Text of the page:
The Blood Pressure Oracle - How accurate is the result of an electronic blood pressure monitor?

Gratuit
Recevez toutes nos informations et actualités par Email.

Entrez votre adresse email:

Quite often I have received letters with statements like “My doctor says that all digital machines are inaccurate and that only a doctor or an experienced nurse can take blood pressure accurately“. It is difficult to give an answer to such a statement without offending someone. There are still some people who believe that the earth is flat and that the moon is made out of blue cheese.

The fact is that the first digital blood pressure monitors (from 30 years ago) were very difficult to use accurately and because it was a new technology, it was not well accepted by the medical sector. However, in the last 30 years, tremendous progress has been made and most blood pressure monitors that are sold today (from reputable brands) are as accurate as a traditional mercury or aneroid device.

There are in fact international validation standards that compare digital blood pressure monitors to “gold standard” mercury devices and then grade the devices according to the results. So when you need to buy a device for home use, you should look for a validation standard that has been applied to the device that you are planning on buying, such as the BHS (British Hypertension Society), the GüteZiegel (German validation standard), or the AAMI (American Association of Medical Instruments). If you find such a logo on the packaging or the advertising, it is probably a very accurate device.

Today, most blood pressure monitors measure blood pressure by applying the so called ‘oscillometric method’. In an oscillometric measurement, the blood pressure is accurately detected by analyzing the pressure oscillations that happen during the deflation or inflation of the cuff. This method has been well accepted worldwide for more than thirty years and incidentally, it is applied in hospitals every day, whenever the patient’s blood pressure needs intensive and highly accurate control. Many doctors do not realize that home use digital blood pressure monitors use exactly the same technology as the 20 000 dollar machines that they use in intensive care. If they did, they would probably change their opinion of home devices.

One of the main factors for different readings at the doctor’s office and at home using a home monitor is that the conditions for measuring blood pressure at the doctor’s office are not ideal. To accurately measure your blood pressure, you should consciously relax for at least 5 minutes before taking your blood pressure. You should also take it at the same time of day as your last reading if you want to compare them. At the doctor’s office, you might also suffer from what is called “white coat hypertension”, where you are nervous and this causes the blood pressure to rise temporarily. It is now a given fact that measurement of blood pressure at home, also called HBPM (Home Blood Pressure Measurement) IS MORE REPRESENTATIVE OF THE PATIENTS REAL BLOOD PRESSURE than the casual blood pressure taken at the doctor’s office. This is provided of course that the patient uses the device correctly.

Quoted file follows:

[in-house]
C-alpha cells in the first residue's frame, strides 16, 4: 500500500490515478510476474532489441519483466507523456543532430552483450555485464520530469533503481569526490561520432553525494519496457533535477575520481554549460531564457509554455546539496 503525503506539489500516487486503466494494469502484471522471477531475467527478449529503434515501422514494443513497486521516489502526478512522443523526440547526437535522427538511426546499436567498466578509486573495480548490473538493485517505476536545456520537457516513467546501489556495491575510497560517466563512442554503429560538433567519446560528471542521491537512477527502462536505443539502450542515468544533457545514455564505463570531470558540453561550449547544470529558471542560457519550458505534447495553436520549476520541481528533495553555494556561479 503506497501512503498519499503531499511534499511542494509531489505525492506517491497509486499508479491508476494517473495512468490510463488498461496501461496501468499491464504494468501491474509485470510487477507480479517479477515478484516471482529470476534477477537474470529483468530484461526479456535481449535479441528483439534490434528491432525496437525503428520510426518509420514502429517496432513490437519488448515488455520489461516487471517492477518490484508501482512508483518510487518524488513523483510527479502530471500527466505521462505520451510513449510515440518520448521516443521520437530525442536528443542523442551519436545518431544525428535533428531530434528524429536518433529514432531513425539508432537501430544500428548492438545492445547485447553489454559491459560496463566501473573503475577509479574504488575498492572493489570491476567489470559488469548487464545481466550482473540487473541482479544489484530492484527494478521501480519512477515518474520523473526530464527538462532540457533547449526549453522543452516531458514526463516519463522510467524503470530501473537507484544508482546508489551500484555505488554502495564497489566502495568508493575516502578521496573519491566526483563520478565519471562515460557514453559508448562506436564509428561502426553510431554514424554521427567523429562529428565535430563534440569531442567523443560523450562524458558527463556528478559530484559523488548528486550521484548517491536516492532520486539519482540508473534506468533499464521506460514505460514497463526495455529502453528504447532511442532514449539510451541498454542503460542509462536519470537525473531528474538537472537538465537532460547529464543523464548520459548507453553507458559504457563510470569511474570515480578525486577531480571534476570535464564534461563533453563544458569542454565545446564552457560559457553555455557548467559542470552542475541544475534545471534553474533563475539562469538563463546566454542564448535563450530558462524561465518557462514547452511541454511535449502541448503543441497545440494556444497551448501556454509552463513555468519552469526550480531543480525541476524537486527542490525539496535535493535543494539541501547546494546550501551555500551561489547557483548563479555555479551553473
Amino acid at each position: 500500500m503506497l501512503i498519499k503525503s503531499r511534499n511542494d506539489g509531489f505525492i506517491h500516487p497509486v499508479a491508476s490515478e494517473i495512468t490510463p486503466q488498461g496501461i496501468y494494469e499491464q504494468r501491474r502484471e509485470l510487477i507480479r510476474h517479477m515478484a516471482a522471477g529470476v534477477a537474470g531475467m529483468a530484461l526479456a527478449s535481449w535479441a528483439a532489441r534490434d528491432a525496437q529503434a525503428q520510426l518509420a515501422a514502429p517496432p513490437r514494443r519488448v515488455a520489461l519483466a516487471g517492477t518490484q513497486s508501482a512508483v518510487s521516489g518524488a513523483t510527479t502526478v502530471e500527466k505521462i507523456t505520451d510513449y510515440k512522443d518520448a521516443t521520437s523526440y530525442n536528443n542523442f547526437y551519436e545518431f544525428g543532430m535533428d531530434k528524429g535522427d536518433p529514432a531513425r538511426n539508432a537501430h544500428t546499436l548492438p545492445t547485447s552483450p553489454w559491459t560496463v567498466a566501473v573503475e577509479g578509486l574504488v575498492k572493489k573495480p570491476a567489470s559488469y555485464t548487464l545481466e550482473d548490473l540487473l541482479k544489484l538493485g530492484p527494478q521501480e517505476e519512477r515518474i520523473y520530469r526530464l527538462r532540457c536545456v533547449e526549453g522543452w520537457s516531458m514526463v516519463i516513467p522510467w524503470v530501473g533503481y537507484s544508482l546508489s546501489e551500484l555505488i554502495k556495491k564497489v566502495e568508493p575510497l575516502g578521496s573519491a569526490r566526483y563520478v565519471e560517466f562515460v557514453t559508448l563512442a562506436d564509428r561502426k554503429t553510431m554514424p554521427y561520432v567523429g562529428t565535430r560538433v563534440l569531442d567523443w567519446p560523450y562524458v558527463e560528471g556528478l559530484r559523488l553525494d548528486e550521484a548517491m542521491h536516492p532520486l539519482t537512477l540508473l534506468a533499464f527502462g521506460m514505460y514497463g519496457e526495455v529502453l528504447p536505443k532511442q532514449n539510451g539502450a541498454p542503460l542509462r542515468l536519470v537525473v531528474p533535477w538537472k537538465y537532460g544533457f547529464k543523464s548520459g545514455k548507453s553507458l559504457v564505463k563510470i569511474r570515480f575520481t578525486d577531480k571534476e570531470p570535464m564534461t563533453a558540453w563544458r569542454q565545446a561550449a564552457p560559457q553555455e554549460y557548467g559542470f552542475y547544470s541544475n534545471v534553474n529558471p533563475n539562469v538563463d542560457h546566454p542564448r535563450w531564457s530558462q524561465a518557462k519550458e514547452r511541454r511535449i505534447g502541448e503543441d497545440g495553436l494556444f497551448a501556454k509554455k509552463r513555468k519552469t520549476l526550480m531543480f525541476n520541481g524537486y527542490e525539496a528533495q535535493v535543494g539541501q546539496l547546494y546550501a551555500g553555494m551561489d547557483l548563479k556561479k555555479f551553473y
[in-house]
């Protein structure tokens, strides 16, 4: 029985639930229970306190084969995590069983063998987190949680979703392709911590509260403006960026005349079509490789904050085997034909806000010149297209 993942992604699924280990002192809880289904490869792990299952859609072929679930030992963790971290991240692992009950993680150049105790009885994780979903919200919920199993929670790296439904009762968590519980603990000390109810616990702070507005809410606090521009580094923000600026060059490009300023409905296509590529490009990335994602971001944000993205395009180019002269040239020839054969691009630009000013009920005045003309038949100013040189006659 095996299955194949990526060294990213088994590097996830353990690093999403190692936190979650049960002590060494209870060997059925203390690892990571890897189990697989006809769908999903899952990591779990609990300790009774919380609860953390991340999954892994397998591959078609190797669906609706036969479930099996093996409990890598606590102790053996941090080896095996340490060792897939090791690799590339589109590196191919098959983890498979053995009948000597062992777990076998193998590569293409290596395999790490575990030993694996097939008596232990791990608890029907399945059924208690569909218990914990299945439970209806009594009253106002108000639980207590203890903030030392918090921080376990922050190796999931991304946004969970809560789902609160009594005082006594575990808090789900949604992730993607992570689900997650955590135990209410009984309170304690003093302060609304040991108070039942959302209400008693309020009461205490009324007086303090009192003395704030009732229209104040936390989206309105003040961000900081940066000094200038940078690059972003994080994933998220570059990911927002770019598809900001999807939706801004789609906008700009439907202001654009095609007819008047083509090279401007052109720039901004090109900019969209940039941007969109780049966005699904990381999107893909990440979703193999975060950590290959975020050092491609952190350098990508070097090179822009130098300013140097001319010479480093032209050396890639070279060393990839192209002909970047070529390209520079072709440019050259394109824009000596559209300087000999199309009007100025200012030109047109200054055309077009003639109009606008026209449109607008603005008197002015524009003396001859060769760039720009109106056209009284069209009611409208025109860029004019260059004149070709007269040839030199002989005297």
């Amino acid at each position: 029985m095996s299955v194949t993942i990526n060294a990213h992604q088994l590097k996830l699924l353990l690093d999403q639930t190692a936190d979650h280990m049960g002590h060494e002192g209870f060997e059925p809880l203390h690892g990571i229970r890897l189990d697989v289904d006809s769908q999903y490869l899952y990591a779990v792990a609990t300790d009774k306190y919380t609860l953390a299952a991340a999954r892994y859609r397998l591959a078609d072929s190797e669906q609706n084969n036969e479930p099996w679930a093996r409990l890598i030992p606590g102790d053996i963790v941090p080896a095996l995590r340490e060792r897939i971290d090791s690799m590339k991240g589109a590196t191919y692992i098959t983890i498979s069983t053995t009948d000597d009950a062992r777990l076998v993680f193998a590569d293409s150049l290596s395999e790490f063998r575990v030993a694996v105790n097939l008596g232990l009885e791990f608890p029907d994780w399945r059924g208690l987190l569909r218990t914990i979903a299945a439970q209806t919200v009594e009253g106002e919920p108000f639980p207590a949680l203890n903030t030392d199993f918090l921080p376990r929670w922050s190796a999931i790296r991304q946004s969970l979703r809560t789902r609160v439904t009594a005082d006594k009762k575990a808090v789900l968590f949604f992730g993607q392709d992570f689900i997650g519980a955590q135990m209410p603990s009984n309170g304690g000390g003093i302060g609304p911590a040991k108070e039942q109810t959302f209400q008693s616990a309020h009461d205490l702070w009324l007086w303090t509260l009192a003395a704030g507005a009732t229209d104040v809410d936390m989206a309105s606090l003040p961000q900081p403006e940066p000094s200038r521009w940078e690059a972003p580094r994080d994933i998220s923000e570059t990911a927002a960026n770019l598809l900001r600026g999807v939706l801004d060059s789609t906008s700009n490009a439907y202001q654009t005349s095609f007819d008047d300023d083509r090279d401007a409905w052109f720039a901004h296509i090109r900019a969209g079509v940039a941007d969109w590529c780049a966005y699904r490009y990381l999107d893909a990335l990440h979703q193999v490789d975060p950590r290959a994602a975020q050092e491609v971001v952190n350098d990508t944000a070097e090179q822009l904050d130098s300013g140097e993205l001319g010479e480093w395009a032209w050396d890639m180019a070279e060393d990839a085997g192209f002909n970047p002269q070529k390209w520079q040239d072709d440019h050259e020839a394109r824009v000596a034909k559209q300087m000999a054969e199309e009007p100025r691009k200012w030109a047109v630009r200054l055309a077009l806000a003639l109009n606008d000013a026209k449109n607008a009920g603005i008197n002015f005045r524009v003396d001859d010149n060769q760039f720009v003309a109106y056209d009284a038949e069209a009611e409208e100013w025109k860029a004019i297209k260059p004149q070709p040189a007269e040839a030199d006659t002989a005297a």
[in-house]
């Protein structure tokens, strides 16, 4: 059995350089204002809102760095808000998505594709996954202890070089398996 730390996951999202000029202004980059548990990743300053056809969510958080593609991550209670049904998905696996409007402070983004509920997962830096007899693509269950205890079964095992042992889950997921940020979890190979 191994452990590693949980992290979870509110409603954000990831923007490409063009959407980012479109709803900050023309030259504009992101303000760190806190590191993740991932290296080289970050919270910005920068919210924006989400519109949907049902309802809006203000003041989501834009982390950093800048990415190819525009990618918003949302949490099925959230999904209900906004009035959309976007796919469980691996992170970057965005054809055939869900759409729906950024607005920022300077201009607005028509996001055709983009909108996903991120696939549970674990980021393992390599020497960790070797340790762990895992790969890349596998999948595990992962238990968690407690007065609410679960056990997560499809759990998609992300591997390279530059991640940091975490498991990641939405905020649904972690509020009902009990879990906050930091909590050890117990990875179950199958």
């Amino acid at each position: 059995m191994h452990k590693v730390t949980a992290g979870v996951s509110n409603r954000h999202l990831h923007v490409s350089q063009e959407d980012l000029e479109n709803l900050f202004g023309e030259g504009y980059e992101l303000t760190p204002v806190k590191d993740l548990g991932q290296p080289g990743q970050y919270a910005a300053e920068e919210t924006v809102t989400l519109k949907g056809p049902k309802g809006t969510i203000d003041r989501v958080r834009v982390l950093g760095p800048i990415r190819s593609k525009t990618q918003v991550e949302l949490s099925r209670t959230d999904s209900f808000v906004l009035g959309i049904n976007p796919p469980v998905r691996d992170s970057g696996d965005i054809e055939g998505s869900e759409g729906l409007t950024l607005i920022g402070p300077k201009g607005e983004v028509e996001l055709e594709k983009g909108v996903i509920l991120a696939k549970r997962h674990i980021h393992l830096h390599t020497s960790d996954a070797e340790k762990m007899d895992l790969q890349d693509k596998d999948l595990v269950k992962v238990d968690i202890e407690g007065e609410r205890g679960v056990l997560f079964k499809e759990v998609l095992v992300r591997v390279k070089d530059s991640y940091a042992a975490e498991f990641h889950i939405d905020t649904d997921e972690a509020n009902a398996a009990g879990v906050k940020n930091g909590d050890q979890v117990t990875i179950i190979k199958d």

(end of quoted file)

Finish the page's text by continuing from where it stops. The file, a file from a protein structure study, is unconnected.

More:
Many doctors and nurses prefer the stethoscope method because they can listen to the signals and get a deeper impression of the patient’s condition. A digital blood pressure monitor only measures blood pressure and pulse, whereas an experienced doctor using a stethoscope can listen to many other sounds to get a better overall view of the patient’s health.

The technique of mercury or aneroid devices (also called auscultatory blood pressure) requires careful training and application of specific methods. A slow deflation rate of 2 to 3 mmHg per second is essential to obtain accurate results with the doctor’s measurement. However, more often than not, doctors or nurses use a much higher deflation rate and obtain wrong results. This is because quite often, the doctor does not have the necessary time to really measure blood pressure. In fact, for a blood pressure measurement to be representative at the doctor’s office, he should measure the blood pressure at least three times in a row. It is important to realize that your blood pressure is fluctuating constantly and that the results are never exactly the same. When you use an electronic blood pressure monitor at home, you tend to do several measurements because it is so easy to do and you have more time than at the doctor’s office. It is quite normal for the measurement results not to be identical to each other. If your doctor were to measure the pressure three or four times (which he never does!) he would also get different values.

The most convincing fact is that the world’s leading experts on blood pressure monitoring prefer frequent home measurements by electronic devices against the casual measurements taken in their office! So if your doctor continues telling you that all digital devices are crap, it might be time for you to change your doctor.

Uwe Diegel

http://www.medactiv.com

http://www.healthworksglobal.net

  • »
  • »
  • »
  • »
  • »
  • »
  • »
  • »
  • »
  • »
  • »
  • »
  • »
  • »
  • »
  • »
  • »
  • »
  • »
  • »
  • »
  • »
  • »

Leave a Reply

You can use these XHTML tags: <a href="" title=""> <abbr title=""> <acronym title=""> <blockquote cite=""> <code> <em> <strong>